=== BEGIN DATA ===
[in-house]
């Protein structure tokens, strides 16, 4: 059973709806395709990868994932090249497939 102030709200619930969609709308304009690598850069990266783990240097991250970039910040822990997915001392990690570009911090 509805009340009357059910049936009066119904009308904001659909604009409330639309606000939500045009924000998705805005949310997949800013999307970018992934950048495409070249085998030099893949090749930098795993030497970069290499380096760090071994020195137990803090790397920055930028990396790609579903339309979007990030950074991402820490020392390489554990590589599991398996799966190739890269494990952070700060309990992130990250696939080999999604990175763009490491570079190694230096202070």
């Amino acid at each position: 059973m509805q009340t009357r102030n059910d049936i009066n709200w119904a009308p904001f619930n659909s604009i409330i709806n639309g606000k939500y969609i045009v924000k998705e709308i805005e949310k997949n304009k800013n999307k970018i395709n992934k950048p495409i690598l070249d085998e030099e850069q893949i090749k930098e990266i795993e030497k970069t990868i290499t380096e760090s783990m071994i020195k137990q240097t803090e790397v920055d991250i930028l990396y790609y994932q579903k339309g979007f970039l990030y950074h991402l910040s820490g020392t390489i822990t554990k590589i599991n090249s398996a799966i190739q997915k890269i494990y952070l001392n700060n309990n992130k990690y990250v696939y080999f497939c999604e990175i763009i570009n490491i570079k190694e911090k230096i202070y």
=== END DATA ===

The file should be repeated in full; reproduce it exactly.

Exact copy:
[in-house]
């Protein structure tokens, strides 16, 4: 059973709806395709990868994932090249497939 102030709200619930969609709308304009690598850069990266783990240097991250970039910040822990997915001392990690570009911090 509805009340009357059910049936009066119904009308904001659909604009409330639309606000939500045009924000998705805005949310997949800013999307970018992934950048495409070249085998030099893949090749930098795993030497970069290499380096760090071994020195137990803090790397920055930028990396790609579903339309979007990030950074991402820490020392390489554990590589599991398996799966190739890269494990952070700060309990992130990250696939080999999604990175763009490491570079190694230096202070």
């Amino acid at each position: 059973m509805q009340t009357r102030n059910d049936i009066n709200w119904a009308p904001f619930n659909s604009i409330i709806n639309g606000k939500y969609i045009v924000k998705e709308i805005e949310k997949n304009k800013n999307k970018i395709n992934k950048p495409i690598l070249d085998e030099e850069q893949i090749k930098e990266i795993e030497k970069t990868i290499t380096e760090s783990m071994i020195k137990q240097t803090e790397v920055d991250i930028l990396y790609y994932q579903k339309g979007f970039l990030y950074h991402l910040s820490g020392t390489i822990t554990k590589i599991n090249s398996a799966i190739q997915k890269i494990y952070l001392n700060n309990n992130k990690y990250v696939y080999f497939c999604e990175i763009i570009n490491i570079k190694e911090k230096i202070y």